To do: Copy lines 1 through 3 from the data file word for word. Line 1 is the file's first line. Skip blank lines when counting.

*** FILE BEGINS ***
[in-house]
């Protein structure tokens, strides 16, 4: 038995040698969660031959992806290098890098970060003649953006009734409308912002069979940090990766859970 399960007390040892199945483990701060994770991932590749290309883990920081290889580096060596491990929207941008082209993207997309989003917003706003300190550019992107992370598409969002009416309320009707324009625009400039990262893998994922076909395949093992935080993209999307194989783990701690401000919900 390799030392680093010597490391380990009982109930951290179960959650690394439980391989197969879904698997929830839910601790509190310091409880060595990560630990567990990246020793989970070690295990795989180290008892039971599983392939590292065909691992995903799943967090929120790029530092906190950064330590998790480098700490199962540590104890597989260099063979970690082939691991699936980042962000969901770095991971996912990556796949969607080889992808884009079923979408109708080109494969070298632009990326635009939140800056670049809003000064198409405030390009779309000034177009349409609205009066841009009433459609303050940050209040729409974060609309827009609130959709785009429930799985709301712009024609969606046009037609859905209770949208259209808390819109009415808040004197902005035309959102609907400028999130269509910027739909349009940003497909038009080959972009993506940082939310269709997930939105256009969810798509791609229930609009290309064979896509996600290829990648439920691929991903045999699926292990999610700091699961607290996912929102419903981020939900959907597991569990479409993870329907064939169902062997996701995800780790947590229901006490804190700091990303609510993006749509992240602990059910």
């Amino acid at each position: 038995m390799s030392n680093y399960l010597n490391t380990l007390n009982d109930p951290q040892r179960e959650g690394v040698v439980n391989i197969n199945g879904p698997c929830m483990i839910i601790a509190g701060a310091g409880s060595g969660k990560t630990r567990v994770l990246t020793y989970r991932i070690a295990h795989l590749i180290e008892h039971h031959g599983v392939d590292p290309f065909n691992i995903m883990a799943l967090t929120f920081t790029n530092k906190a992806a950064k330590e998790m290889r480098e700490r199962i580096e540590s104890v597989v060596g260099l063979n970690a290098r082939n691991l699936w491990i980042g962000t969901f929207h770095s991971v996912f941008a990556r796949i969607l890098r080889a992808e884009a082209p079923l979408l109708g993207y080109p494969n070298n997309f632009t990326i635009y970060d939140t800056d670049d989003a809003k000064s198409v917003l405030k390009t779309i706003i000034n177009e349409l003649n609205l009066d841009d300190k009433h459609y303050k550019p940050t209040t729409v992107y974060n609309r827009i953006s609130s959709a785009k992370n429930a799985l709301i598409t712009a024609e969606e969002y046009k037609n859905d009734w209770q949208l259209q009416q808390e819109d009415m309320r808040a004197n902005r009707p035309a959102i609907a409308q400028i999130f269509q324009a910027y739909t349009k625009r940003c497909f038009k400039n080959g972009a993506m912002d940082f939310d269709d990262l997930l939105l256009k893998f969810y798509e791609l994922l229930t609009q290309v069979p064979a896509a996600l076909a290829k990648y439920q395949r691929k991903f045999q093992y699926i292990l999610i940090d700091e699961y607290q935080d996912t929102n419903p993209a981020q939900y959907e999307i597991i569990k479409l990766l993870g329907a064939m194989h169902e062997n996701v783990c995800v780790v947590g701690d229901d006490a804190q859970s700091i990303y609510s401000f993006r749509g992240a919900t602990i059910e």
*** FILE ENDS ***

[in-house]
């Protein structure tokens, strides 16, 4: 038995040698969660031959992806290098890098970060003649953006009734409308912002069979940090990766859970 399960007390040892199945483990701060994770991932590749290309883990920081290889580096060596491990929207941008082209993207997309989003917003706003300190550019992107992370598409969002009416309320009707324009625009400039990262893998994922076909395949093992935080993209999307194989783990701690401000919900 390799030392680093010597490391380990009982109930951290179960959650690394439980391989197969879904698997929830839910601790509190310091409880060595990560630990567990990246020793989970070690295990795989180290008892039971599983392939590292065909691992995903799943967090929120790029530092906190950064330590998790480098700490199962540590104890597989260099063979970690082939691991699936980042962000969901770095991971996912990556796949969607080889992808884009079923979408109708080109494969070298632009990326635009939140800056670049809003000064198409405030390009779309000034177009349409609205009066841009009433459609303050940050209040729409974060609309827009609130959709785009429930799985709301712009024609969606046009037609859905209770949208259209808390819109009415808040004197902005035309959102609907400028999130269509910027739909349009940003497909038009080959972009993506940082939310269709997930939105256009969810798509791609229930609009290309064979896509996600290829990648439920691929991903045999699926292990999610700091699961607290996912929102419903981020939900959907597991569990479409993870329907064939169902062997996701995800780790947590229901006490804190700091990303609510993006749509992240602990059910």
């Amino acid at each position: 038995m390799s030392n680093y399960l010597n490391t380990l007390n009982d109930p951290q040892r179960e959650g690394v040698v439980n391989i197969n199945g879904p698997c929830m483990i839910i601790a509190g701060a310091g409880s060595g969660k990560t630990r567990v994770l990246t020793y989970r991932i070690a295990h795989l590749i180290e008892h039971h031959g599983v392939d590292p290309f065909n691992i995903m883990a799943l967090t929120f920081t790029n530092k906190a992806a950064k330590e998790m290889r480098e700490r199962i580096e540590s104890v597989v060596g260099l063979n970690a290098r082939n691991l699936w491990i980042g962000t969901f929207h770095s991971v996912f941008a990556r796949i969607l890098r080889a992808e884009a082209p079923l979408l109708g993207y080109p494969n070298n997309f632009t990326i635009y970060d939140t800056d670049d989003a809003k000064s198409v917003l405030k390009t779309i706003i000034n177009e349409l003649n609205l009066d841009d300190k009433h459609y303050k550019p940050t209040t729409v992107y974060n609309r827009i953006s609130s959709a785009k992370n429930a799985l709301i598409t712009a024609e969606e969002y046009k037609n859905d009734w209770q949208l259209q009416q808390e819109d009415m309320r808040a004197n902005r009707p035309a959102i609907a409308q400028i999130f269509q324009a910027y739909t349009k625009r940003c497909f038009k400039n080959g972009a993506m912002d940082f939310d269709d990262l997930l939105l256009k893998f969810y798509e791609l994922l229930t609009q290309v069979p064979a896509a996600l076909a290829k990648y439920q395949r691929k991903f045999q093992y699926i292990l999610i940090d700091e699961y607290q935080d996912t929102n419903p993209a981020q939900y959907e999307i597991i569990k479409l990766l993870g329907a064939m194989h169902e062997n996701v783990c995800v780790v947590g701690d229901d006490a804190q859970s700091i990303y609510s401000f993006r749509g992240a919900t602990i059910e």